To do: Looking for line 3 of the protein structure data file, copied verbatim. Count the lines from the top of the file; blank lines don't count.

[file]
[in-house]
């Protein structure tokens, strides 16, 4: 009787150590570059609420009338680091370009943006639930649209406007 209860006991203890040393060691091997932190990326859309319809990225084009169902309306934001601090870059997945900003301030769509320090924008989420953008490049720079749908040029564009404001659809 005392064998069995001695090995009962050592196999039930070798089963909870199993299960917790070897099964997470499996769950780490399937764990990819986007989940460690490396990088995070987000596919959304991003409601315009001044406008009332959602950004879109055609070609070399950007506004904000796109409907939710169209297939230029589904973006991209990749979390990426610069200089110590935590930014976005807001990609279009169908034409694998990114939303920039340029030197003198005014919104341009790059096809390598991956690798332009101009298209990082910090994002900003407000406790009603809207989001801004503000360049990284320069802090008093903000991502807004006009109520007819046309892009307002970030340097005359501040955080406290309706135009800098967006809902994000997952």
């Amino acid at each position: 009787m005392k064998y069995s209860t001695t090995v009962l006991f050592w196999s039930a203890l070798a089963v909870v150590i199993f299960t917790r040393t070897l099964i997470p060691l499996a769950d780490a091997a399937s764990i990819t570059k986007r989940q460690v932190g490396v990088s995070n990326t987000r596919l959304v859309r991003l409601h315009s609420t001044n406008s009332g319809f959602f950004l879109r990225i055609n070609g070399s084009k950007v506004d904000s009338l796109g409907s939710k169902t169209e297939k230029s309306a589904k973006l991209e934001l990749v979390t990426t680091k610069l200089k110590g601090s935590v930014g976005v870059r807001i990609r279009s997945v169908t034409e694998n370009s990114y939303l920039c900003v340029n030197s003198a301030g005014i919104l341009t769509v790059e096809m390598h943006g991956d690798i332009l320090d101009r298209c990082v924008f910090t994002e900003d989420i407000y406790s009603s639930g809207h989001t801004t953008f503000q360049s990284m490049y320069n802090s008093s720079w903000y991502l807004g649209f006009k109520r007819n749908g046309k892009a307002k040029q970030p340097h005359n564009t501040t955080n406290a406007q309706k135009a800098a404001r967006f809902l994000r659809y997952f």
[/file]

């Amino acid at each position: 009787m005392k064998y069995s209860t001695t090995v009962l006991f050592w196999s039930a203890l070798a089963v909870v150590i199993f299960t917790r040393t070897l099964i997470p060691l499996a769950d780490a091997a399937s764990i990819t570059k986007r989940q460690v932190g490396v990088s995070n990326t987000r596919l959304v859309r991003l409601h315009s609420t001044n406008s009332g319809f959602f950004l879109r990225i055609n070609g070399s084009k950007v506004d904000s009338l796109g409907s939710k169902t169209e297939k230029s309306a589904k973006l991209e934001l990749v979390t990426t680091k610069l200089k110590g601090s935590v930014g976005v870059r807001i990609r279009s997945v169908t034409e694998n370009s990114y939303l920039c900003v340029n030197s003198a301030g005014i919104l341009t769509v790059e096809m390598h943006g991956d690798i332009l320090d101009r298209c990082v924008f910090t994002e900003d989420i407000y406790s009603s639930g809207h989001t801004t953008f503000q360049s990284m490049y320069n802090s008093s720079w903000y991502l807004g649209f006009k109520r007819n749908g046309k892009a307002k040029q970030p340097h005359n564009t501040t955080n406290a406007q309706k135009a800098a404001r967006f809902l994000r659809y997952f």